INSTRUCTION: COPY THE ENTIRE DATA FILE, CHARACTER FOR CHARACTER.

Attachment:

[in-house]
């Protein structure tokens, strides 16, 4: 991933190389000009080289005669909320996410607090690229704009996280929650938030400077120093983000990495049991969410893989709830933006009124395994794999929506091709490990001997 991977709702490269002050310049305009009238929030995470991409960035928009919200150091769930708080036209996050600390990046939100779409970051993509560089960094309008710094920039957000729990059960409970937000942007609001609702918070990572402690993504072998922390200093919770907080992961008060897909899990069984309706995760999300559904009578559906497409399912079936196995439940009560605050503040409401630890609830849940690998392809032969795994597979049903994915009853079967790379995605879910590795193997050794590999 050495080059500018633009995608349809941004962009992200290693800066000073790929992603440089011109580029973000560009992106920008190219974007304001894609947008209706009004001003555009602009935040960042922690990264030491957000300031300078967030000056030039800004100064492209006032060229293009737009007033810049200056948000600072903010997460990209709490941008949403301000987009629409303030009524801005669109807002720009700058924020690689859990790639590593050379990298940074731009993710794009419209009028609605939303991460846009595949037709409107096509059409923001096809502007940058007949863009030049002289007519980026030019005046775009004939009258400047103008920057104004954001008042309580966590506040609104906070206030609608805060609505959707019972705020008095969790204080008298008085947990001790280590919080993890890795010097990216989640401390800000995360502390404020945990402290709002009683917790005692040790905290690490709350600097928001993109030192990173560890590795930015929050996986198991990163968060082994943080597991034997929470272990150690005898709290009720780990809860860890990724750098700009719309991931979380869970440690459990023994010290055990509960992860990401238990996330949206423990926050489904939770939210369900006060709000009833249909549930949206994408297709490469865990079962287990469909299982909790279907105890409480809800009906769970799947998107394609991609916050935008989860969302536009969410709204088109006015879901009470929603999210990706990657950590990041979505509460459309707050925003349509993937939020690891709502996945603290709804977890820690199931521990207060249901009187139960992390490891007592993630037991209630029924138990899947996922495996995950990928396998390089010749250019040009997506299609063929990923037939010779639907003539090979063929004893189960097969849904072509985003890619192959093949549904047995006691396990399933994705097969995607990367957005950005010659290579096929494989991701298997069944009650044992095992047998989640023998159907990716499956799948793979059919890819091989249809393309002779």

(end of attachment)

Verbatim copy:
[in-house]
């Protein structure tokens, strides 16, 4: 991933190389000009080289005669909320996410607090690229704009996280929650938030400077120093983000990495049991969410893989709830933006009124395994794999929506091709490990001997 991977709702490269002050310049305009009238929030995470991409960035928009919200150091769930708080036209996050600390990046939100779409970051993509560089960094309008710094920039957000729990059960409970937000942007609001609702918070990572402690993504072998922390200093919770907080992961008060897909899990069984309706995760999300559904009578559906497409399912079936196995439940009560605050503040409401630890609830849940690998392809032969795994597979049903994915009853079967790379995605879910590795193997050794590999 050495080059500018633009995608349809941004962009992200290693800066000073790929992603440089011109580029973000560009992106920008190219974007304001894609947008209706009004001003555009602009935040960042922690990264030491957000300031300078967030000056030039800004100064492209006032060229293009737009007033810049200056948000600072903010997460990209709490941008949403301000987009629409303030009524801005669109807002720009700058924020690689859990790639590593050379990298940074731009993710794009419209009028609605939303991460846009595949037709409107096509059409923001096809502007940058007949863009030049002289007519980026030019005046775009004939009258400047103008920057104004954001008042309580966590506040609104906070206030609608805060609505959707019972705020008095969790204080008298008085947990001790280590919080993890890795010097990216989640401390800000995360502390404020945990402290709002009683917790005692040790905290690490709350600097928001993109030192990173560890590795930015929050996986198991990163968060082994943080597991034997929470272990150690005898709290009720780990809860860890990724750098700009719309991931979380869970440690459990023994010290055990509960992860990401238990996330949206423990926050489904939770939210369900006060709000009833249909549930949206994408297709490469865990079962287990469909299982909790279907105890409480809800009906769970799947998107394609991609916050935008989860969302536009969410709204088109006015879901009470929603999210990706990657950590990041979505509460459309707050925003349509993937939020690891709502996945603290709804977890820690199931521990207060249901009187139960992390490891007592993630037991209630029924138990899947996922495996995950990928396998390089010749250019040009997506299609063929990923037939010779639907003539090979063929004893189960097969849904072509985003890619192959093949549904047995006691396990399933994705097969995607990367957005950005010659290579096929494989991701298997069944009650044992095992047998989640023998159907990716499956799948793979059919890819091989249809393309002779």